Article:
November 24, 1987

December 8, 2017

by សុង វណ្ណា (Vanna Song) Some people settle in other countries on their own terms for personal, professional, academic, and other reasons.  For people like myself and other non-American-born Cambodians who resettled to the US, Australia, New Zealand and other countries in the 1970s and 1980s, our reasons were anything but the aforementioned. On April

Cambodian filmmaker Rithy Panh to visit Seattle next week

December 1, 2017

Rithy Panh was born in the capital city of Phnom Penh in 1964. His father was a civil servant who worked for the Ministry of Education. Perhaps it was due to their affiliation with the government that his family was among those targeted for “re-education” when the Khmer Rouge came into Phnom Penh in 1975.

Building a New perspective about US Students

November 22, 2017

by Choirun Nisa Ristanty My cultural trip to Roslyn on the first Friday in November was one never to be forgotten. It was a freezing morning—at least me for me—and it brought the first snowfall that I’d ever seen in my life. The other students on the trip regarded the weather with disdain, but I

Student profile: Dimas Romadhon

November 17, 2017

This week, we are featuring our graduating MA student Dimas Romadhon, who has been keeping himself very busy even between quarters. Let’s find out exactly what he did last summer. You are doing your MA Thesis on the oral tradition of leprosy in your home island of Madura, east of Java. What was your experience

Exploring the landscape and history of Vietnam with David Biggs

November 8, 2017

David Biggs, Associate Professor of History at UC Riverside, will be speaking at 12:30 this afternoon in Thomson 101 about his forthcoming book, War in the Land: History and the Militarized Landscape in Vietnam, and on November 11th about the Mekong River as part of the Seattle Art Museum’s Saturday University speaker series.  Ahead of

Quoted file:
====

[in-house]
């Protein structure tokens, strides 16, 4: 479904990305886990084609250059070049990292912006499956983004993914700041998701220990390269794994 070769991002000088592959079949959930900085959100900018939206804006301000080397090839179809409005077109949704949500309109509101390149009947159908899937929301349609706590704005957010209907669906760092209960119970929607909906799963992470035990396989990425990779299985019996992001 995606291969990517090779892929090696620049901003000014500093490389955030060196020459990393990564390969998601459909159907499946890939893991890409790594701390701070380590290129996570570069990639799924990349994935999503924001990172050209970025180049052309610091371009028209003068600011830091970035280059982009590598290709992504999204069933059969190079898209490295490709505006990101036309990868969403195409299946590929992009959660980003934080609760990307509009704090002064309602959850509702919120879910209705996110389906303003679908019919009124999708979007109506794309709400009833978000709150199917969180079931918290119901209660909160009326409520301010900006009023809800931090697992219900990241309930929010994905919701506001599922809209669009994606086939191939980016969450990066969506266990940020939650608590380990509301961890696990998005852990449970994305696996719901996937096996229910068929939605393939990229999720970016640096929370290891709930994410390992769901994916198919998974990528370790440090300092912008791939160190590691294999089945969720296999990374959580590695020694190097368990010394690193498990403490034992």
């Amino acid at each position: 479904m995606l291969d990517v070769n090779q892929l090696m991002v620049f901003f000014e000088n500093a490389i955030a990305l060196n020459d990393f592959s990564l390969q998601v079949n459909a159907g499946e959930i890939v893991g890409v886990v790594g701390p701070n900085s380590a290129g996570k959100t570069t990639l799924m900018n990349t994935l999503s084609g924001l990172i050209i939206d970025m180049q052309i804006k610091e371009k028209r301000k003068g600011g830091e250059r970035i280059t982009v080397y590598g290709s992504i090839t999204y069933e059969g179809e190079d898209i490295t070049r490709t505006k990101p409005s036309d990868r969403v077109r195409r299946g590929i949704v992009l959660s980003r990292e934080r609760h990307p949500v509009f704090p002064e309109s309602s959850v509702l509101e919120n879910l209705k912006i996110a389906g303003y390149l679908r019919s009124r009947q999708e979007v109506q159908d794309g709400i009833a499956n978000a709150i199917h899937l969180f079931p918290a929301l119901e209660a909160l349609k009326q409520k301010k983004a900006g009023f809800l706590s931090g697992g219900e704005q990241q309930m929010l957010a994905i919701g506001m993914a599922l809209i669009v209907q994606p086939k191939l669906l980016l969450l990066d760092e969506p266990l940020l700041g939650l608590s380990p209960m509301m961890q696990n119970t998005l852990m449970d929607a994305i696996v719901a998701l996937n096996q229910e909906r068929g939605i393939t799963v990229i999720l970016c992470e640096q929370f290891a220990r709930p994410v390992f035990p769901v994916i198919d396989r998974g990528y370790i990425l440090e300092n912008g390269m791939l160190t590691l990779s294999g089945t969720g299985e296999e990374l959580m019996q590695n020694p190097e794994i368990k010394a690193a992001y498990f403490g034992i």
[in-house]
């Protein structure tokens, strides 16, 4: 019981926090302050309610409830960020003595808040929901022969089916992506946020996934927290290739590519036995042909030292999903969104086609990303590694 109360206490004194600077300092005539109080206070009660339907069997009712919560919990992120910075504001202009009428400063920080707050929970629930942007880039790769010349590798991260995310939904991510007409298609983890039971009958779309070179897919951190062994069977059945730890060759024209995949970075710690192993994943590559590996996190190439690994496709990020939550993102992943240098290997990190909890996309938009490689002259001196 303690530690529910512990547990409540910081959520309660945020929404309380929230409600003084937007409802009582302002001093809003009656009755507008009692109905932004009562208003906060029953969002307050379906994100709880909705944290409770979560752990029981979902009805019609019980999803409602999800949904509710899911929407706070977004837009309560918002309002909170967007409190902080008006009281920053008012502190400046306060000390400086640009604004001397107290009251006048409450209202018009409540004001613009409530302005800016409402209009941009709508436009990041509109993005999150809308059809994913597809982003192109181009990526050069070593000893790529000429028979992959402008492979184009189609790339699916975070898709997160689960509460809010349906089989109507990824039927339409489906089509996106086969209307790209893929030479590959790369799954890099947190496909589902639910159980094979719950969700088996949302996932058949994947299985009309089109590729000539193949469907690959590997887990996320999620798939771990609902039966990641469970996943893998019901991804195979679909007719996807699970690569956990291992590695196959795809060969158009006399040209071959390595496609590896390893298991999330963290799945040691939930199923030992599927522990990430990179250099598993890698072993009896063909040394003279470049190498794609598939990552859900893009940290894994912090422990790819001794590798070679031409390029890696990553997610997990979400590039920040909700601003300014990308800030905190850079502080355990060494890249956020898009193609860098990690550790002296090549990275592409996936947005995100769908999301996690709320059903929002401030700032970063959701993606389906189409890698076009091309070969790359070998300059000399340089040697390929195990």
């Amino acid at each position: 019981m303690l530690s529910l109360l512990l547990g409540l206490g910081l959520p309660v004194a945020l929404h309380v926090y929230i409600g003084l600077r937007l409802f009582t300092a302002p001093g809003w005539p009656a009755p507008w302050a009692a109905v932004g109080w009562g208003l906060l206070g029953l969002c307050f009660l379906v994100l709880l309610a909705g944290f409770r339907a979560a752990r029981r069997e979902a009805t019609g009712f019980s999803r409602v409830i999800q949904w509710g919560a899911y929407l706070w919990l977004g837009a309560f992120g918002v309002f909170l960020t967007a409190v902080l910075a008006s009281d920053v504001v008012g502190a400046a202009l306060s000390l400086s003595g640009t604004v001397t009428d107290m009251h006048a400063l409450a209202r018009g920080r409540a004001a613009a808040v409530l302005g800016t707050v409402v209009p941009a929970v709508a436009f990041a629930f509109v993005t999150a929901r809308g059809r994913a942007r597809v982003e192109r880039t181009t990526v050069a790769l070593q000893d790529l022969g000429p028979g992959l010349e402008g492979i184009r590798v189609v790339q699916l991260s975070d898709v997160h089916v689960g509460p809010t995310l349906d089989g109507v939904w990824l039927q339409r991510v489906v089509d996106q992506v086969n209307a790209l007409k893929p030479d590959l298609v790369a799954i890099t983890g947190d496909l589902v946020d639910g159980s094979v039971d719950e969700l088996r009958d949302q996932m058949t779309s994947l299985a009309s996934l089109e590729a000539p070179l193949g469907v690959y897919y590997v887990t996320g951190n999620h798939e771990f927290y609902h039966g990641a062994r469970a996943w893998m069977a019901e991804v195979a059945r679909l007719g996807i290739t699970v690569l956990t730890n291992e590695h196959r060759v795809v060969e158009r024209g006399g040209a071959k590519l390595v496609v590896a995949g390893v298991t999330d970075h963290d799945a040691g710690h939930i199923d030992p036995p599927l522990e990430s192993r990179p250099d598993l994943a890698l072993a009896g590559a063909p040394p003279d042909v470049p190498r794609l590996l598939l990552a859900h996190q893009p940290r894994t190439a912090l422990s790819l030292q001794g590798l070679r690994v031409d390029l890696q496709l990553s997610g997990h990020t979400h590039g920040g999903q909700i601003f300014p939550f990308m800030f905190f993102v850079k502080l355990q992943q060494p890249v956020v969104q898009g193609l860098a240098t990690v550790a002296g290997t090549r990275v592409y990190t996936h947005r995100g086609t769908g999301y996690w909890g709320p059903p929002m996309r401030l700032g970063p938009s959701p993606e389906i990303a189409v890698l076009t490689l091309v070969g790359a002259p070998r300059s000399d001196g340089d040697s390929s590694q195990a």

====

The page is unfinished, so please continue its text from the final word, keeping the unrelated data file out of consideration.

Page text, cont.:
October 27, 2017

With Max Lane and Faiza Mardzoeki’s visit next week, we are all looking forward to the screening of the videorecording of Ms. Mardzoeki’s critically-acclaimed play, Nyanyi Sunyi Kembang Genjer (Silent Song of the Genjer Flower). But before that, we wanted to learn more about the Genjer flower, its song, and why it was so important

Toer in Translation

October 20, 2017

by Shannon Bush   “To explain the reasons, the dynamics, the causes, the forces at work in pushing history forward without dehumanizing or depersonalizing it is Pramoedya’s great achievement.  … History is not the background to these stories, it is the protagonist.”  -from Max Lane’s Introduction to his English-language translation of Pramoedya Ananta Toer’s House

Prof. Mary Callahan reviews book on Myanmar in Time Magazine

October 12, 2017

The Rohingya crisis has recently put Myanmar on the spotlight. Journalist Francis Wade published a book on the topic, entitled Myanmar’s Enemy Within: Buddhist Violence and the Making of a Muslim “Other.” Professor Mary Callahan gives an insightful review of the book in Time Magazine. You can read her full review here.

A Tale of Two Jones Acts

October 6, 2017

Because of the ongoing humanitarian crisis in Puerto Rico, the Merchant Marine Act of 1920, more popularly known as the Jones Act, is a heated topic nowadays, with both conservative and liberal pundits calling it an “example of regressive regulation” as well as “obscure and protectionist”. But the Jones Act also has a lesser-known namesake,